Traditional applications of piezoelectric devices are ultrasonic medical imaging, ultrasonic non-destructive testing, ultrasonic sensors, vehicle knock sensors, acoustic devices such as speakers, beepers, ceramic resonators, ultrasonic welding, ultrasonic cleaning, vibration cancellation, and sonars for military and civil usage.
New applications are emerging for piezoelectric devices, which include actuators, ultrasonic motors, sensor arrays for structural health monitoring, transformers and micro energy harvesting devices which are an alternative to batteries in microwatt devices. Other new applications include high resolution ultrasonic medical imaging, computer disk drives, and accelerometers in mobile phones and notebooks.
Unlike other piezo devices, commercialization of piezoelectric-operated actuators and motors is likely to proceed in those markets where the specific advantages of high torque, high precision and lack of magnetic interference are particularly useful. When the costs can be lowered to competitive levels, and remaining technical problems such as frictional wear can be solved, piezoelectric motors may also become candidates in areas such as automotive accessories, where very high volume markets are possible.
According to a new market research study from Innovative Research and Products (iRAP) titled “Piezoelectric Ceramic, Polymer, and Ceramic/polymer composite Devices - Types, Materials, Applications, New Developments, Industry structure and Global Markets”, the global market for traditional piezoelectric devices is quite mature in applications. However, the global market for new piezoelectric devices will see a robust two-digit growth rate in next five years.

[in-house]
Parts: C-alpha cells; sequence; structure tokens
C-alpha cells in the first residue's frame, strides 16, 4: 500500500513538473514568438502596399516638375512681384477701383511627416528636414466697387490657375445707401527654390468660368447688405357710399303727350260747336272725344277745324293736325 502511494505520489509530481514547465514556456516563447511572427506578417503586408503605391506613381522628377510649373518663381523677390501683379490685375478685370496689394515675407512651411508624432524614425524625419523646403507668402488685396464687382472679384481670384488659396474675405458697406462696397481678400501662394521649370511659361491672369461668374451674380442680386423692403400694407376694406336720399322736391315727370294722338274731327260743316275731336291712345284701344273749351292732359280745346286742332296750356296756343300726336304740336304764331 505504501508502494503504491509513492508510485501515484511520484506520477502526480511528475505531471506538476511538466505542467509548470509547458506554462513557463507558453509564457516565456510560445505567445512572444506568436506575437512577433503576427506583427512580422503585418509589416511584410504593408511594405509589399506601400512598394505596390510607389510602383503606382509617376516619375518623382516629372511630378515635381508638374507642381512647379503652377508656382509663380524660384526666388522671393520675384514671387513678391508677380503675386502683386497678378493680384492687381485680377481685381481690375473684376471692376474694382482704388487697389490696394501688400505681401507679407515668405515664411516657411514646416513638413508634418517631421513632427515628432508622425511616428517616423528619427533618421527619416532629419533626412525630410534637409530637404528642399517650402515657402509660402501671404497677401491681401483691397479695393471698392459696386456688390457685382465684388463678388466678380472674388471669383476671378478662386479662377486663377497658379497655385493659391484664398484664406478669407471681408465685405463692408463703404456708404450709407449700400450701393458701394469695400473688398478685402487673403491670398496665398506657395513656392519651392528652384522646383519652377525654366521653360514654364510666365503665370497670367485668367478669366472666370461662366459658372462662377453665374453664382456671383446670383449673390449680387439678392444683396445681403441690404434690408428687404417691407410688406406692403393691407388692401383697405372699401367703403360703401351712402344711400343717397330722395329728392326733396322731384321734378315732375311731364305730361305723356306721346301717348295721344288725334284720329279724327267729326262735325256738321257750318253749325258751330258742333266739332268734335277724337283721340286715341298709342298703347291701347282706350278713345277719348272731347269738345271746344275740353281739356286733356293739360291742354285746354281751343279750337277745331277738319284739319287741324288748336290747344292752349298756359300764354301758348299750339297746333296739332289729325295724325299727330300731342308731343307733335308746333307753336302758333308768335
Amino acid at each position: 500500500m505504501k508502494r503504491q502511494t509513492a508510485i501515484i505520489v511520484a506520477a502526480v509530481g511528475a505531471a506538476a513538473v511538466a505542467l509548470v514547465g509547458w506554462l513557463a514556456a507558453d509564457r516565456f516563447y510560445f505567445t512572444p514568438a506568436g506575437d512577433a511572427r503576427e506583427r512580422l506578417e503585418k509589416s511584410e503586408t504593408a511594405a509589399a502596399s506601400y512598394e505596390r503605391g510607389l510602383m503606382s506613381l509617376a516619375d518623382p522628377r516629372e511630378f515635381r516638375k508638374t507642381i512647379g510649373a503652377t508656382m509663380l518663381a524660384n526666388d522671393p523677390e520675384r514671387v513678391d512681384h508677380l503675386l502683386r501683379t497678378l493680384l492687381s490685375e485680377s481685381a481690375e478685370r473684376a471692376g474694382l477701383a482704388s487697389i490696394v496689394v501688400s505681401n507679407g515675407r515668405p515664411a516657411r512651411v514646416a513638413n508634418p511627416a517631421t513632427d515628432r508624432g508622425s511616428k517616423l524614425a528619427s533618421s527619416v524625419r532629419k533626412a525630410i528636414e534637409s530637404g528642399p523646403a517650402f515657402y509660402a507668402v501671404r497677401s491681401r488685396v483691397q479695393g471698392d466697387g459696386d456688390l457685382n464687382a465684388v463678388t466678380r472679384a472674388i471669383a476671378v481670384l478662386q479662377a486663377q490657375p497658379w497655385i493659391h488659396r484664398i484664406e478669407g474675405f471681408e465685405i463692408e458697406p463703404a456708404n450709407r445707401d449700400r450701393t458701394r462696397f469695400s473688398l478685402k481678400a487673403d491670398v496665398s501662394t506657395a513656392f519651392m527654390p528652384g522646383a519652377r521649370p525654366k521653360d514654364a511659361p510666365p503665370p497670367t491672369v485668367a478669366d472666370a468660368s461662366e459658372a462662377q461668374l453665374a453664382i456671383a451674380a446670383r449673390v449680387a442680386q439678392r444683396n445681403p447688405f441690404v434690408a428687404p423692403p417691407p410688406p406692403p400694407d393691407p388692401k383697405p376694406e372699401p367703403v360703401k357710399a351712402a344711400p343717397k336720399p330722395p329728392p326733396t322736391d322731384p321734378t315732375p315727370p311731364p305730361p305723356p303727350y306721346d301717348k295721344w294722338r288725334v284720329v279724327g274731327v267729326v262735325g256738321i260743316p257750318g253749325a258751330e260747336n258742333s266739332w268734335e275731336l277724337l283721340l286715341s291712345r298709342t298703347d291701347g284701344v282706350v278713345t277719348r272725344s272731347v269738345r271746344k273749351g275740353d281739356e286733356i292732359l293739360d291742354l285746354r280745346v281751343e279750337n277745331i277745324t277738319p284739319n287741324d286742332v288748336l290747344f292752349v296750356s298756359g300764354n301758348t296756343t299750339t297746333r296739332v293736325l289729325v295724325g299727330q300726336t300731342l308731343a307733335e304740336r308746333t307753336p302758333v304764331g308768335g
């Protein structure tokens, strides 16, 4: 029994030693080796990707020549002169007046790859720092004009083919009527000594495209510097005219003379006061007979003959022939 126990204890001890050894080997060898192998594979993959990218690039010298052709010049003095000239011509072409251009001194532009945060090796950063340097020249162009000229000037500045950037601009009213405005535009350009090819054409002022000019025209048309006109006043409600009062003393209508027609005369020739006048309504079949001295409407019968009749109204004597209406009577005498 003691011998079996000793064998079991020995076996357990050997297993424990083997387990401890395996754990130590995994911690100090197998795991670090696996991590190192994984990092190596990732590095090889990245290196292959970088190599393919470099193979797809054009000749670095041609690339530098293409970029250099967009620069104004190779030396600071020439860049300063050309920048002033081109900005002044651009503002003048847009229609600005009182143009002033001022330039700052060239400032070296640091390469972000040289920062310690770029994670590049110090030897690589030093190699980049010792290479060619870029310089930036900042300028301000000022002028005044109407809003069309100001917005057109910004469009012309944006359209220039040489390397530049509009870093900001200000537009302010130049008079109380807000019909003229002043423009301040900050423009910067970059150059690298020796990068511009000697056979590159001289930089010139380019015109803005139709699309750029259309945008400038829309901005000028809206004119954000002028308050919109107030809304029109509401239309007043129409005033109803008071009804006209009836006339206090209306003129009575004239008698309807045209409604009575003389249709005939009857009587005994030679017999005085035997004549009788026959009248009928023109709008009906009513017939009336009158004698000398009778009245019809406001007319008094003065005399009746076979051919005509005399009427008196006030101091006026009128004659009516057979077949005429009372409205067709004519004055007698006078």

Major findings of this report are:
• The global market for the existing eleven generic types of piezoelectric devices now equals US $10.6 billion and is expected to reach $19.5 billion by 2012.
• Among the nine markets, information technology/robots (31.7%), is the clear leader, followed by semiconductor manufacturing and precision machines, sonar, and bio/medical. Other sectors that complete the total market are ecology and energy harvesting, accelerators and sensors, non-destructive testing and miscellaneous (gas igniters, piezo printing heads, telecommunication devices), acoustic devices and resonators.
• New devices such as piezoelectric generators will see the highest growth rate, estimated to be 51.5 % annually. This category is followed by ceramic resonators (27.5%); miscellaneous applications (high voltage devices-gas igniters, piezoelectric elements in laser mirror alignments, acousto-optic modulators, piezoelectric drivers and piezoelectric amplifiers; accelerators and sensors; ultrasonic motors; and transformers. Ultrasonic motors will see 14.6% growth over five years.
• In 2007, Japan has the highest market share of 26%, followed by Europe, China, North America, and Korea. By 2012, China will occupy second position ahead of Europe, with a 22% share of the global market.
For more details, visit http://www.innoresearch.net/Press_Release.aspx?id=12